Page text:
The Women Accelerators was created to “Engage, Empower, Elevate!” people in their careers and personal growth. We want to inspire and help people with their careers through our events and great speakers. That is the reason we invited speakers Amy Rebecca Gay, PhD, Deb Elbaum, MD, CPCC, CNTC, and Rachel Rice, MBA, EEM-CP to share their knowledge on how to effectively communicate while setting boundaries. It all comes down to the art of saying “Yes and No with Confidence and Ease.”
The event was full of engaging exercises that the speakers demonstrated to the attendees. It all started out with the “Wheel of Boundaries Exercise.” If you were to establish four different categories in your life that you need to prioritize, are you maintaining and setting boundaries for each of them under different challenging circumstances?
Amy presented the crafting Power of a “Positive No” and said that we have to reflect on our “Wheel of Boundaries” by rating our tolerance of our boundaries from 1-10. Determining what is challenging and comfortable about our own boundaries helps us to effectively communicate them to others. Amy asked the attendees about what’s challenging about your life? You may need to know where you are before you can respond. What are our most guarded values? Knowing what’s important for you will help us decide our wheel of boundaries. For instance, if you were to put two different items on the scale you need to have enough weight on each side to have an equal balance.
It goes the same for our lives, you need to give the same amount of attention on tasks at hand in order to maintain that balance. Quite often, we have a hard time saying “no” when a new project is given to us even though we already have a heavy workload. We have a hard time saying no because we are worried of losing our jobs and disappointing our boss.
Steve Jobs once said “It is only by saying “no” that you can concentrate on the things that are really important.” We often don’t know how to say “no” effectively while maintaining the relationship with the other person. The group did an exercise on how to communicate effectively on “Positive No” when it is outside our boundaries. We also wrote down what are the circumstances that we could say an affirming “Yes”, and with an invitation for a constructive way to begin a conversation on the topic. It is about making a proposal or negotiation that will meet our needs as well as their needs. Knowing when to say no with a “softer” no and say “Here’s what I value, how else can we work together?” is a diplomatic way of collaborating without coming across too rigid.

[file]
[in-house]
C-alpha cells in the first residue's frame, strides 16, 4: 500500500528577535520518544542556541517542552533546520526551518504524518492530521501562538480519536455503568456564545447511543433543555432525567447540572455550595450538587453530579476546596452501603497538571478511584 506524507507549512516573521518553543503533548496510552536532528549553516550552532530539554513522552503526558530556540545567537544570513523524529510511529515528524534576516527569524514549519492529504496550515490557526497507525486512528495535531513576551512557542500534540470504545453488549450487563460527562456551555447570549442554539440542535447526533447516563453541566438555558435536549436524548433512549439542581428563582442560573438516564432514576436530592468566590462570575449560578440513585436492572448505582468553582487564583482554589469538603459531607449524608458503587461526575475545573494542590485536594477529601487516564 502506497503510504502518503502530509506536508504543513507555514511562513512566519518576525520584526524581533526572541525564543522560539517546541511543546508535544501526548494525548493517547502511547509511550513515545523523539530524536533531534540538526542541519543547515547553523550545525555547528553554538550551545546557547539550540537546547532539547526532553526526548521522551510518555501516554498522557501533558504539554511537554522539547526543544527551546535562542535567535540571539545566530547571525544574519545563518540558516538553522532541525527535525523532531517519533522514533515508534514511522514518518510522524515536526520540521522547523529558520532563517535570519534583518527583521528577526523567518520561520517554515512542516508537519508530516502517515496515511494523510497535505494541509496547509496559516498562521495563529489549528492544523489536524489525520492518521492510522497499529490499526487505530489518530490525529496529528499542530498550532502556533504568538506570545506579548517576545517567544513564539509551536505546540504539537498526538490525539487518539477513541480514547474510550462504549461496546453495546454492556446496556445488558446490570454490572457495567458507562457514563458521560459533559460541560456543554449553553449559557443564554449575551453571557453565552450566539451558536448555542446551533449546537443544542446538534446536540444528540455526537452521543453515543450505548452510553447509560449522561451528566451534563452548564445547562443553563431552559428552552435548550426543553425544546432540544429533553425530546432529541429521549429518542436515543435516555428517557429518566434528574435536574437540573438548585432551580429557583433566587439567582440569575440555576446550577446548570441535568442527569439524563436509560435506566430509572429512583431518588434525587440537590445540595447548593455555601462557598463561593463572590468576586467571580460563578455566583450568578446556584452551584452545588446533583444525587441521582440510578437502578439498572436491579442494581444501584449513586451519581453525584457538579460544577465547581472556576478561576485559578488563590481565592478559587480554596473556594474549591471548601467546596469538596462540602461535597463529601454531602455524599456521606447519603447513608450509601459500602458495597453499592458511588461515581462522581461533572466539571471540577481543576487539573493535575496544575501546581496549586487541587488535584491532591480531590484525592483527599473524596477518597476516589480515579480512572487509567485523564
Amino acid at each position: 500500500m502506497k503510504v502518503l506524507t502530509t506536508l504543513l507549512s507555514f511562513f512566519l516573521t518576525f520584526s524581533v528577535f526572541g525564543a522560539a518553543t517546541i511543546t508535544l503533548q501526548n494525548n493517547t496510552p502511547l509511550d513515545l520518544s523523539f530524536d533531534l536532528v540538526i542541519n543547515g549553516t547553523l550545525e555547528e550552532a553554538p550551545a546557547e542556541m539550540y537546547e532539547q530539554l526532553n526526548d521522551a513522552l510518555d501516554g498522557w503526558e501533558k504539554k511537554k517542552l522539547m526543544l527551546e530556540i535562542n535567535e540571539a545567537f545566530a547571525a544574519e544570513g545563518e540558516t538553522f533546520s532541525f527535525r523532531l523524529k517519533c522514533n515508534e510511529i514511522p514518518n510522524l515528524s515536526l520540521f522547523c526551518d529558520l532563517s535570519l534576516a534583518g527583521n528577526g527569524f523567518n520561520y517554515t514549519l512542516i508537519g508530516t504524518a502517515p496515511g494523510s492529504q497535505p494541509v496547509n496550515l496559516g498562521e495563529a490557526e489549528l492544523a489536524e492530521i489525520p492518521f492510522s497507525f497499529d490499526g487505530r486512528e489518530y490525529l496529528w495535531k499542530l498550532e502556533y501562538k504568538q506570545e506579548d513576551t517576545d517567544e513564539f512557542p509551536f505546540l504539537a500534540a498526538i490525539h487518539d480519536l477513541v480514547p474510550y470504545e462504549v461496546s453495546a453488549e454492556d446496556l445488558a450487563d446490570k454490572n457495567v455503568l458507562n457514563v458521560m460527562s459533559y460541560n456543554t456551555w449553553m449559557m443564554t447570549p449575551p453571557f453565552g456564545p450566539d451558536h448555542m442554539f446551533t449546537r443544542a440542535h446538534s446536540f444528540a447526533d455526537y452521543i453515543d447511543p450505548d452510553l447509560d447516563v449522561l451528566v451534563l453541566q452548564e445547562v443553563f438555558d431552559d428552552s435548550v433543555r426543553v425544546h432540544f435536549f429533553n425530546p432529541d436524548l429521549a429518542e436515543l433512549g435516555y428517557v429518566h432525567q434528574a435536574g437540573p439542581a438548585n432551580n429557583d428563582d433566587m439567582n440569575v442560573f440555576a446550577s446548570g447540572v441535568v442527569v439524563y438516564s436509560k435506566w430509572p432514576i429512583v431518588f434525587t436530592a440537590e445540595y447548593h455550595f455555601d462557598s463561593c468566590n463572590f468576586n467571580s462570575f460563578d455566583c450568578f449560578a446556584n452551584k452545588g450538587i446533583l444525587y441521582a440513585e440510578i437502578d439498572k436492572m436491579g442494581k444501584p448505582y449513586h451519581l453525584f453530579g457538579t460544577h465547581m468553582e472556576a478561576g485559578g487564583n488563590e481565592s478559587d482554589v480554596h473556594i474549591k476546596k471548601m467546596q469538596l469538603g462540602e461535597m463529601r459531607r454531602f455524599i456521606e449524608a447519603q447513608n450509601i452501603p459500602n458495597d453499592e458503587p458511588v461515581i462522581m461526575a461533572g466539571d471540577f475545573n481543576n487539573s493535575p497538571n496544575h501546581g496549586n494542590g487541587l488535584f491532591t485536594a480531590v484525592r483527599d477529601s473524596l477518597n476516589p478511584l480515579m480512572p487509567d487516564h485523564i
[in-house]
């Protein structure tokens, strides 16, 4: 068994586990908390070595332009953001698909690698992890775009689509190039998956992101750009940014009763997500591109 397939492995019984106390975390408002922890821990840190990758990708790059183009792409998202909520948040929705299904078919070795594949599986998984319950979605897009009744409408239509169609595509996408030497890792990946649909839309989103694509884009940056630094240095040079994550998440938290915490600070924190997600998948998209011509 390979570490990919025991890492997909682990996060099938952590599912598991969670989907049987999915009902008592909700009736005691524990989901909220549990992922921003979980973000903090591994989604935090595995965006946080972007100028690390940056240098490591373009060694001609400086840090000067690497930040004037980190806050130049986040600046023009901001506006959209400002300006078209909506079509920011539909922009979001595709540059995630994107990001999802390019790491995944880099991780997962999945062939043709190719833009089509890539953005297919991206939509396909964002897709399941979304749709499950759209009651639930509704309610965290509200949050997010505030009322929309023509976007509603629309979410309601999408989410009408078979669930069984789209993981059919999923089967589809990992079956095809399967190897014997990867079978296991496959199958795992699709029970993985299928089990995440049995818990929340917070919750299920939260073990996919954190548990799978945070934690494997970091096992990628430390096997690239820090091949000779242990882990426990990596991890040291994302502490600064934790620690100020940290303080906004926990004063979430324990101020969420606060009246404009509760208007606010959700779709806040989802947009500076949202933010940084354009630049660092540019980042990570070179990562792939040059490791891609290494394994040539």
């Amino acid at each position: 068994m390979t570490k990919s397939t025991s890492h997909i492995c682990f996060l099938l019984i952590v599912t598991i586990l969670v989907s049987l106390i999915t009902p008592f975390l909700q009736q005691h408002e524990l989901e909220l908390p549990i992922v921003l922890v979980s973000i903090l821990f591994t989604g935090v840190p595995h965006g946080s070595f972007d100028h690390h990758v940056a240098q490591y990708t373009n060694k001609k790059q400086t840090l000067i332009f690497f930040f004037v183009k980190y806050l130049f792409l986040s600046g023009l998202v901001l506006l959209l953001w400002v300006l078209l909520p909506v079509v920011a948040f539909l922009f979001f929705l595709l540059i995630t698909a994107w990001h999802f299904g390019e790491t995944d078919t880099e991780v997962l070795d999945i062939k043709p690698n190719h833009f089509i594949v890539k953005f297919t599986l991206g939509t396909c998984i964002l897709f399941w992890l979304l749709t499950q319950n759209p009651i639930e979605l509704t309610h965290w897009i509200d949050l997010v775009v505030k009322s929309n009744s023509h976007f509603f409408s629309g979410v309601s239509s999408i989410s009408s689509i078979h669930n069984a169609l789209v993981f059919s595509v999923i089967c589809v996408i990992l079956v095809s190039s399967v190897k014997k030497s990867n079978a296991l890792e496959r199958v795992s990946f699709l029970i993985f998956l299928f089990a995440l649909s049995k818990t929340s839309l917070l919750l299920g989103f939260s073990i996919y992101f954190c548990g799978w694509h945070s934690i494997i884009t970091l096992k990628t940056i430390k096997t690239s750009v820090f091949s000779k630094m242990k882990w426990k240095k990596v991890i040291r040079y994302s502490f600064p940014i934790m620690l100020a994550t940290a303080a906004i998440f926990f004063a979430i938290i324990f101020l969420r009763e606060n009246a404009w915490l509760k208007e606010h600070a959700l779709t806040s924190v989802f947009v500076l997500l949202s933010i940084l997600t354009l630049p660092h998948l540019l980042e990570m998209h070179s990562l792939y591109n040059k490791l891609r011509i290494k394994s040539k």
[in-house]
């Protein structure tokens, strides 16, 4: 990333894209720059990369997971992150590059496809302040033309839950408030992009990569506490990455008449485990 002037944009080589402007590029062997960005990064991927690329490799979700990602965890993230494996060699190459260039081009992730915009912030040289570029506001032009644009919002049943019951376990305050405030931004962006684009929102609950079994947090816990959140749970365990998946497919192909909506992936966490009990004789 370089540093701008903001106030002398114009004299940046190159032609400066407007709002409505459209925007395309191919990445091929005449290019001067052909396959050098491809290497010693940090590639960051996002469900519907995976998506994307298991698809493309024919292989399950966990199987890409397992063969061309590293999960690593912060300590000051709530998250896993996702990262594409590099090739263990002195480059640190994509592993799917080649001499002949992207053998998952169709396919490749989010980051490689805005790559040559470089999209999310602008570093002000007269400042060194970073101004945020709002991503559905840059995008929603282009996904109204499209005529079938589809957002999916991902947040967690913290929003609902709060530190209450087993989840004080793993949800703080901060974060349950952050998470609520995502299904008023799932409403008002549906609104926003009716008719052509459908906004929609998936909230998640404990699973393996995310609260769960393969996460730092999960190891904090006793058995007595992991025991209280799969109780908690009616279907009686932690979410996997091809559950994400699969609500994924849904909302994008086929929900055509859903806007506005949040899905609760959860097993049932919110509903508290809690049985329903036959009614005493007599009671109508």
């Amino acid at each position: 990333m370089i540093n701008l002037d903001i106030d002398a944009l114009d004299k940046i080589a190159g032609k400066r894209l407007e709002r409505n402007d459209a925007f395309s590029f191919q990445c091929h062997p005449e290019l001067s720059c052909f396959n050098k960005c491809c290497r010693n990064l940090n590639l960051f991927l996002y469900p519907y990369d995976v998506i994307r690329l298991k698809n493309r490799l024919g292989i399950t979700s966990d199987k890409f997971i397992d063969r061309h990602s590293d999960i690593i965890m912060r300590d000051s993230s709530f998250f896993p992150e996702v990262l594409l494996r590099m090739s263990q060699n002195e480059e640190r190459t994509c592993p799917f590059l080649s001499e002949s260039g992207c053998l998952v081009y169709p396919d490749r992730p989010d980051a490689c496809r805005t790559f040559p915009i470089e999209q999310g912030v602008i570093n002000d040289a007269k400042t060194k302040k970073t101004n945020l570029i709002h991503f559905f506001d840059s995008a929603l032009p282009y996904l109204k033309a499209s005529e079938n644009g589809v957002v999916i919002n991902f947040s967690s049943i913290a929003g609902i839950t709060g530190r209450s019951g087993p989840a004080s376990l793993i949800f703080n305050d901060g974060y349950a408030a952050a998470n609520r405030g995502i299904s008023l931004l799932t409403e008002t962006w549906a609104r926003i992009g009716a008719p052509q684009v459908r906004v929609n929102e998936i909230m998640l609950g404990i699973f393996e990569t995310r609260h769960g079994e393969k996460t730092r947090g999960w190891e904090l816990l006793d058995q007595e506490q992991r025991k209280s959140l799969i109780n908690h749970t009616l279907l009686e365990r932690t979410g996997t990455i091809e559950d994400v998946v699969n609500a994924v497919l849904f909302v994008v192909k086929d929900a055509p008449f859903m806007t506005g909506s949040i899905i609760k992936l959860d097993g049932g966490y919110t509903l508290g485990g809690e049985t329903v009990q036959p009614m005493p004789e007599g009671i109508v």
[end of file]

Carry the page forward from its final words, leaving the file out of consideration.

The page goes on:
The event was full of tips, techniques and demonstrations that everyone can start implementing in their personal and work lives. The attendees not only learned how to say a positive “No” but also got to interact with people that are going through the same situations. From the beginning to the end of the event, the speakers gave the attendees a chance to reflect about themselves as well as gain new perspectives on how to approach setting boundaries. It’s a collaborative approach.
What am I worried about when asserting my needs?
Here are a few examples from the audience:
- I’m worried that I’m going to do the wrong thing
- I’m afraid I’m going to be fired
- I’m worried somebody is going to take my response the wrong way
- I’m worried if i say no, I will get sabotaged later
- I’m worried that I’m not good enough.
- I may damage my relationship with the person
When we are in the moment, we don’t want our emotions to get out of control and get the best of us. Sometimes we store our emotions in our acupuncture meridians, which creates blockages. Rachel said that the process of tapping, a.k.a. Emotional Freedom Technique, can release the emotional distress from our bodies. Emotional Freedom Technique is also known as energy psychology.
We did an exercise of naming our limiting beliefs or emotions and rating our distress from 0-10. Next we created an acceptance phrase such as: “Even though I’m afraid to get fired, I accept myself for how I feel. I really need to accept how I feel with my body and mind.” Tapping my palm and karate chops can calm my body. It gives you the feeling that you are not in a fight or flight mode like standing in front of a tiger. The tap points to release the emotional symptoms are: eyebrow, side of eye, under the eye, under the nose, chin, collarbone, under arm and top of head.
Finally, Deb said that we have to develop an action plan that will take us toward setting effective boundaries. We have to take baby steps by setting a time frame and not making big changes. We have to be accountable to ourselves. Writing it down and practicing this with a friend will help us to be more comfortable about saying yes or no with ease and confidence.
We also have another great event lined up in November. We invited Tamar Newberger on November 15th. She will be speaking about how she navigated her way through her career in the tech industry. Please subscribe to our newsletter or contact us for our future events.